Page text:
Blender is a powerful and versatile software when it comes to 3D art and models. The possibilities are endless when it comes to designing in Blender. One of the most popular choices of artists is animals, and cats are often a cherished option. In this blogtorial, learn how to create the shown cat models from scratch. So grab your mouse, and let's get started!
First things first, gather your references. Researching and collecting pictures of what you want your end product to look like is always a good thing. Especially if you are a beginner. Remember, it's okay to take inspiration. If you are comfortable sketching, you can start with a sketch and move on to 3D modelling. We can begin the process of modelling now.
Step-by-Step Model Creation Process
1. The Round Cube and Mirror Modifier supremacy
The round cube and the mirror modifier are always what I start with. Press Shift + A and go to
If you don't have
Round Cube in your mesh options, you can enable them from
Blender Preferences by going to
Add-ons. Then search for
Extra Objects and enable it. Next, enable
Add Mesh: Extra Objects. Don't forget to hit the
Save Preferences button.
Creating a sphere
Starting with the Round Cube, change the radius of the Round Cube to
1 from the
Add Round Cube menu. The menu can only be accessed once you've added the cube before performing any other action. You will now have a sphere.
Adding the mirror modifier
The mirror modifier halves our workflow, creating a perfectly symmetrical face.
Enable x-ray mode with Alt + Z keys, and tab into edit mode with the Round Cube selected. Make sure you are in vertex select mode by pressing
Then, select one-half of the vertices on the x-axis of the sphere, delete them and add a mirror modifier on the x-axis.
We only need to worry about creating one half of the face, and the other half will be perfectly symmetrical.
2. Proportional editing
Let's move on to building the model.
The proportional editing tool comes in handy during this process. Note that the change to the selected vertices will also affect its neighbouring vertices proportionally.
You can enable and disable the proportional editing with the
With the proportional editing turned on, you can scroll to change the affecting radius. The circle outline shows the affecting radius.
3. Building the model
Adding the ears
To add the ears, you can follow steps 1 and 2. Add a new cube and a mirror modifier, and set the
Mirror Object to the head.
Then with proportional editing, modify the vertices to resemble an ear.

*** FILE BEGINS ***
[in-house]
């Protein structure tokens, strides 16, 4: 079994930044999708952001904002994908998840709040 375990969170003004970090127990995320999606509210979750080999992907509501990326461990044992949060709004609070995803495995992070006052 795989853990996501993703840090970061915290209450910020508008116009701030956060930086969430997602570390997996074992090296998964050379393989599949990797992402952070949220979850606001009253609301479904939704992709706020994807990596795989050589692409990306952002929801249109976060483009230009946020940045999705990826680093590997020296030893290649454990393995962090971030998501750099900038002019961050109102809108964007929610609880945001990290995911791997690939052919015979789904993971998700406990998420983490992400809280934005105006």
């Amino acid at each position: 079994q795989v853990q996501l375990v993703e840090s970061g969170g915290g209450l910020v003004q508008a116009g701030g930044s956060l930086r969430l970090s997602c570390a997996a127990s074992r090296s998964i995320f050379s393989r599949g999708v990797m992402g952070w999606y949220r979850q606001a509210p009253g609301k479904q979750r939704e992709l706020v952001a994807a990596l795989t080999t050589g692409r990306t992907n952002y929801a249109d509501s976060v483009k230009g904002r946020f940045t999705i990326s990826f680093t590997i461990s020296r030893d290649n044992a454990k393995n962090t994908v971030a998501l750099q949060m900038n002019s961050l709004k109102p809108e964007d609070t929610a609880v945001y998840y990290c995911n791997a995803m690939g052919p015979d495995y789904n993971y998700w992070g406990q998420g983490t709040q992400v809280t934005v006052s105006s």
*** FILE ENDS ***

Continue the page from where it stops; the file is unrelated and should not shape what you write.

Adding the nose
Adding the nose follows the same process as well. Since it is also another
Roundcube but without any mirror modifiers.
Adding the eyes
For the eyes, I prefer using UV spheres. Simply add in a sphere, flatten it by scaling it in the y-axis, and then add in a mirror modifier. You can also copy the modifier from the ears instead of manually adding modifiers every time.
Make sure to change the view frequently to check for the correct position of the eyes on the head.
Shiftand select the ears. Then use the shortcut keys Ctrl + L to bring up the
Link/Transfer Datamenu. Select
Copy Modifiersto copy the same modifier as of the ears. The object you select last will be the active object, i.e. whose modifiers will be copied. You can also use this to link
object dataand other properties listed in the menu.
4. Single Vertex and Skin Modifier combo
After the Round Cube and Mirror Modifier combo, I often use the Single Vertex with the Skin Modifier combo.
Adding a Skin Modifier to a Single Vertex builds a cube-like mesh around the vertex. You can then extrude the vertex to build out the shape. This method can be used to build out the cat's body.
Adding the body
Add in a single vertex with Shift + A >
Single Vert >
Add Single Vert. Then, add in a
Mirror Modifier(with mirror active in X-axis), a
Skin Modifier, and a
You can select each individual vertex and scale them using Ctrl + A to build the body in
Edit mode. To scale the whole thing, you need to be in
After you are satisfied with the shape, you can apply the skin and subdivision modifiers to get a mesh from the vertices. Then, you can add a subdivision modifier to the resulting mesh.
Adding the tail and legs
Using the same Single Vertex and Skin Modifier combo, I also built a tail and legs for the cat.
Here is the resulting model.
This is the end result of modelling 3D cats in Blender. Hope this was a smooth and easy-to-follow guide. Let me know if you have any tutorial you want to see next from me.
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